To establish experimental treatments we outplanted colonies of A. cervicornis approximately 85 cm in total linear extension (TLE) to each plot in May of 2013. We maximized spacing among coral colonies within a plot such that colonies in low-density plots were farther spaced than those in high-density plots. We also organized colonies to maximize genotype mixing and avoid clumping of the same genotype. Genotype analyses, completed as part of the Coral Restoration Foundation's coral nursery establishment, were done using known microsatellite markers (e.g., Baums, 2008). We outplanted four replicates of each treatment in the randomized block design for a total of 228 corals outplanted into twenty-four 4 m2 plots. Each colony was secured to the substrate using a small amount of marine epoxy where branches contacted the reef substrate and labeled with an individually numbered tag.
Coral Colony Growth, Condition and Predator Surveys
To quantify the effects of density on colony growth, we measured coral colony dimensions (length, width, and height) to the nearest centimeter every 3–6 months. Surveys were conducted in May, August, and December of 2013, and June of 2014. At each sampling event, we also recorded the percent of each coral colony without live tissue and the presence of any disease-like symptoms (e.g., rapid tissue loss, white band disease) via visual assessment. We also counted corallivorous snails (Coralliophila abbreviata) and fireworms (Hermodice carunculata) on each A. cervicornis colony. However, these predators and instances of disease were so rare that we did not explore these data quantitatively.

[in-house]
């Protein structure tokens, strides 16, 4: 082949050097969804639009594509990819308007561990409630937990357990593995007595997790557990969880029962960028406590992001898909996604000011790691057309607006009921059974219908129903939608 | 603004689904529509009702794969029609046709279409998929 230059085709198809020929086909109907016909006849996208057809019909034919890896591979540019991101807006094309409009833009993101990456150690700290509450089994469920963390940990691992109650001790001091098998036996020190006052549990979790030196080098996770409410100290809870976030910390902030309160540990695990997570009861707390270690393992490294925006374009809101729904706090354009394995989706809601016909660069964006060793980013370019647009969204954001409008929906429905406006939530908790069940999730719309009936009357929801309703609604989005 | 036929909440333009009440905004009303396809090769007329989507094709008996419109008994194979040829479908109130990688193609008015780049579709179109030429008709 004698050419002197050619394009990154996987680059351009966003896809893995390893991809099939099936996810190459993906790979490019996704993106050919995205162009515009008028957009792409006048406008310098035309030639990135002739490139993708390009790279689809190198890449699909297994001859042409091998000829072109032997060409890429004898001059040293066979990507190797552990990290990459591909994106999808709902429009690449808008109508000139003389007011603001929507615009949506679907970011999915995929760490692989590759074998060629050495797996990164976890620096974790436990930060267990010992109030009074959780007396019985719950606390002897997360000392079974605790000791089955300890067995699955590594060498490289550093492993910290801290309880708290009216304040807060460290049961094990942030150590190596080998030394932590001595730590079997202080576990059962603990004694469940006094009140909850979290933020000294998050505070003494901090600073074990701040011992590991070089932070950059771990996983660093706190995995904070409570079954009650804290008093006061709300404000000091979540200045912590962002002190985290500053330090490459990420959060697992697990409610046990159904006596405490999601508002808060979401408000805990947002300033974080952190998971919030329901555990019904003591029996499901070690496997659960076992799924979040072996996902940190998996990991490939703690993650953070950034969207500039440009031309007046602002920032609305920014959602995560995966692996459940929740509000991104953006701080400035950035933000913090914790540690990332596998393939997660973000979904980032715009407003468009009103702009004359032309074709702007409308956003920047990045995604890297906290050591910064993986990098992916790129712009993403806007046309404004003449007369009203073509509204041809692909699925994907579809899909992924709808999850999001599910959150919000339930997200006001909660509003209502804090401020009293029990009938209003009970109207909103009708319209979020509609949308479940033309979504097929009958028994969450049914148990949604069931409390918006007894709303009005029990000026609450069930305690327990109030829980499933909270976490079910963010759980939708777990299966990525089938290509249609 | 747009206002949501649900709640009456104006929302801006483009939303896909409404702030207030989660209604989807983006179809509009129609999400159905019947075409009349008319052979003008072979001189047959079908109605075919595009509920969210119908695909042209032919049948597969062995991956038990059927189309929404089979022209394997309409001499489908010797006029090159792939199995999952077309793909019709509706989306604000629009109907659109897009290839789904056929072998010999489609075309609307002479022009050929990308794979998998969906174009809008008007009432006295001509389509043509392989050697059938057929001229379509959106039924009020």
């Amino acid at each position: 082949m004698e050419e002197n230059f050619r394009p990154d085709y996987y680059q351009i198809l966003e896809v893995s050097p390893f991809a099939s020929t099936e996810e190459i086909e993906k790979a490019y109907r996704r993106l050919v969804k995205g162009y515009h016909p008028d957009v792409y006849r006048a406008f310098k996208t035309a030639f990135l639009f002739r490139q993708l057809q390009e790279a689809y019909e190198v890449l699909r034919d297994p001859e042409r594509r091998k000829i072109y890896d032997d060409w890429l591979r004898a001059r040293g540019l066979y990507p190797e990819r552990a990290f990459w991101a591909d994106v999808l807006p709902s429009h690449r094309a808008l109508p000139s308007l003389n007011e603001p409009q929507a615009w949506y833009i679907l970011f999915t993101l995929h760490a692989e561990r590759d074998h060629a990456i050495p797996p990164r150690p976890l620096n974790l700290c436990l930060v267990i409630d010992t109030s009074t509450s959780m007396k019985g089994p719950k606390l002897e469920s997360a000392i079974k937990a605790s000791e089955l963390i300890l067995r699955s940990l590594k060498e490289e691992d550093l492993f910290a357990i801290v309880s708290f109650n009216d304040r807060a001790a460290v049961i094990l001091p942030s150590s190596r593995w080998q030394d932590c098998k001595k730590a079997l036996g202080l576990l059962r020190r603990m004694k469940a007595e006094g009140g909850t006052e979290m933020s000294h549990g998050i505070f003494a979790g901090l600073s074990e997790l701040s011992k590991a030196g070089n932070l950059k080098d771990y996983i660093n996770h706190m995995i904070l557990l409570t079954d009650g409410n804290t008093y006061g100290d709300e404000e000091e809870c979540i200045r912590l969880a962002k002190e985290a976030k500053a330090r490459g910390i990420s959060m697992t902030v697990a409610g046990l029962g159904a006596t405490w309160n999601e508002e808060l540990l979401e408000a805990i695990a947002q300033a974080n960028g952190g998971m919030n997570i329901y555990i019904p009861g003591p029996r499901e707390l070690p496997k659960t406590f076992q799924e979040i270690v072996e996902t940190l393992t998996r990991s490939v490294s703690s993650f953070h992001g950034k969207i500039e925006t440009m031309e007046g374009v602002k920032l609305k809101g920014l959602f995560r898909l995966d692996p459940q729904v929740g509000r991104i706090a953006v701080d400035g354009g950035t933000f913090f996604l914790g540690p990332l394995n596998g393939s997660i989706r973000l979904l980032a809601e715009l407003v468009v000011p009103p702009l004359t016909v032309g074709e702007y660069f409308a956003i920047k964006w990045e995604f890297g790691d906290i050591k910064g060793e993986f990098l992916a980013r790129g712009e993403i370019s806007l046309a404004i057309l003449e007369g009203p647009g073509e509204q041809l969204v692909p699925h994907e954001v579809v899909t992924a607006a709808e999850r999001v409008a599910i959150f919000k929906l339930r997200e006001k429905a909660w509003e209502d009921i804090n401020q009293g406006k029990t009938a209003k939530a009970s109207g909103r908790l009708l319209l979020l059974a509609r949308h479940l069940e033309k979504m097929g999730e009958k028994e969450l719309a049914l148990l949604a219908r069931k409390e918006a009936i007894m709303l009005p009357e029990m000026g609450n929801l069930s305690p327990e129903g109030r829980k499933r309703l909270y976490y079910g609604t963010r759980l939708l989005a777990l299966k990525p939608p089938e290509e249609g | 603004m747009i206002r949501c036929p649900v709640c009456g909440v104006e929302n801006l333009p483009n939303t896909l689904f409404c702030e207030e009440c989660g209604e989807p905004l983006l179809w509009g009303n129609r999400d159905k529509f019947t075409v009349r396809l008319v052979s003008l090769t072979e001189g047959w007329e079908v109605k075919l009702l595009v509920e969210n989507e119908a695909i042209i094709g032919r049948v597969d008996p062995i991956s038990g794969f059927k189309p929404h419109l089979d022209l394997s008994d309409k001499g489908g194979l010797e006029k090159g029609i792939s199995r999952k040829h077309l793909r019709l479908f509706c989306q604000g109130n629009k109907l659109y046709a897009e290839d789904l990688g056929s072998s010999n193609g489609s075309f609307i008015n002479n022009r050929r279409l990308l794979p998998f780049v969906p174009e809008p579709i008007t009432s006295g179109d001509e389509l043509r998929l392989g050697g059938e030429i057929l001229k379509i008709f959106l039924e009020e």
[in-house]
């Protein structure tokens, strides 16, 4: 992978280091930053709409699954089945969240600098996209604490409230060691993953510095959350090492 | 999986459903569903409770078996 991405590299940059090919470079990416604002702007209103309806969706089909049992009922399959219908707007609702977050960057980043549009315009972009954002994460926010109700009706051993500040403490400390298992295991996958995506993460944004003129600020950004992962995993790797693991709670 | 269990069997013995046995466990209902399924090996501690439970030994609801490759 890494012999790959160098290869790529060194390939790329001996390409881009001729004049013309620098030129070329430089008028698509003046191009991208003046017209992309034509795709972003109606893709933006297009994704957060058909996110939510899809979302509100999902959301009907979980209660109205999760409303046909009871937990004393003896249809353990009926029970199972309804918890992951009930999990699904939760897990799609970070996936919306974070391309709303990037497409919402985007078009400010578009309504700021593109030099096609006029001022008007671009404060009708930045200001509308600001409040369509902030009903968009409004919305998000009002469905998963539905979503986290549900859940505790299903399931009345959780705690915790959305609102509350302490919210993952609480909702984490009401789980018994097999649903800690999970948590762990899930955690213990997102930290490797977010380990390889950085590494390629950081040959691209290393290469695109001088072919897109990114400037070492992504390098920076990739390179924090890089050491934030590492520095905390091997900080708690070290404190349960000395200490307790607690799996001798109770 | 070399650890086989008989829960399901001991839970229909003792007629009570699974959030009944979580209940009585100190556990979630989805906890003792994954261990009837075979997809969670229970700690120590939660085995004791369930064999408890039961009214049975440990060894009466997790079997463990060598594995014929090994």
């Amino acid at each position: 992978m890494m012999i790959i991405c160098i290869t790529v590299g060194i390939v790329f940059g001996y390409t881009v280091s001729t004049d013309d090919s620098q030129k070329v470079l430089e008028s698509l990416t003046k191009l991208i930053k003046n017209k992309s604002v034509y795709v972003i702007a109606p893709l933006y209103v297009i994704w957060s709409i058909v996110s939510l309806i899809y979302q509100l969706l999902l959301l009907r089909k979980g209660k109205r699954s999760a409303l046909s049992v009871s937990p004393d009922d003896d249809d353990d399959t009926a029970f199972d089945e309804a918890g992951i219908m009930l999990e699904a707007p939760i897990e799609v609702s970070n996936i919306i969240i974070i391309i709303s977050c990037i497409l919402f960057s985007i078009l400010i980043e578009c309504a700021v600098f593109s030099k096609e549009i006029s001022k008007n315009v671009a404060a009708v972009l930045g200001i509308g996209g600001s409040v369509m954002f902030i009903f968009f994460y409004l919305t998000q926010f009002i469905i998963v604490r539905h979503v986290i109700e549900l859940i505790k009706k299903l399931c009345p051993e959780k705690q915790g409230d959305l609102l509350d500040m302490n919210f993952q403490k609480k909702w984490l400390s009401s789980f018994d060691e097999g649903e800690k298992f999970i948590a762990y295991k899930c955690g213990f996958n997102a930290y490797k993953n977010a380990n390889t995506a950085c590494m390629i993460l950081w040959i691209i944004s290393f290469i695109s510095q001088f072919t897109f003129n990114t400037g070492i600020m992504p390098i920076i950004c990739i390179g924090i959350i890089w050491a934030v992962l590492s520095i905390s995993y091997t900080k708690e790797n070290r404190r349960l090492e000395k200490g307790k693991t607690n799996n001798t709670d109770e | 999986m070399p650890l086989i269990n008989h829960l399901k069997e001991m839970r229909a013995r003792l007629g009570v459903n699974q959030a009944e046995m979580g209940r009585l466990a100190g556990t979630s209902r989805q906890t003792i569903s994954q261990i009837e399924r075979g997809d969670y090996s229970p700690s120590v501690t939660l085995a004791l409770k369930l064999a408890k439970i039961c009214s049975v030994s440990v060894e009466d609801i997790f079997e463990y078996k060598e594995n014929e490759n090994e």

We estimated total skeletal linear extension (TLE; the sum of the lengths of all branches on a colony) using length, width, and height conversions provided by Kiel et al. (2012). To calculate per capita live TLE for each survey period we used the equation:
Growth rates were calculated for each interval by dividing the TLE accumulated between survey periods by the number of days elapsed to generate a daily growth rate. For all growth rate and TLE calculations, data for corals were not included if: (1) they showed signs of previous breakage, a common natural occurrence in A. cervicornis corals, or (2) displayed 100% tissue loss, which avoided artificially depressing growth rates or TLE measures. We calculated TLE and live TLE at the plot level by summing measures of TLE or live TLE for all corals within a plot. We then used these measures to compare total habitat production (using TLE as a proxy) and live TLE among treatments.
We assessed changes through time in growth rates, per capita TLE, and per capita live TLE via a nested two-way repeated measures ANOVA that considered time and treatment or genotype as predictors and included an interaction between the main factors. For these analyses individual corals were nested within a plot and considered as a random effect to avoid violating assumptions of independence. Among treatment differences within individual survey periods were analyzed via post-hoc tests with Tukey's corrections using the multcomp package in R (Hothorn et al., 2008). Because of the non-normal structure of the tissue loss data, we used a Kruskal-Wallis test with post-hoc analysis to compare median values of the percent of colony without live tissue among treatments at each survey period.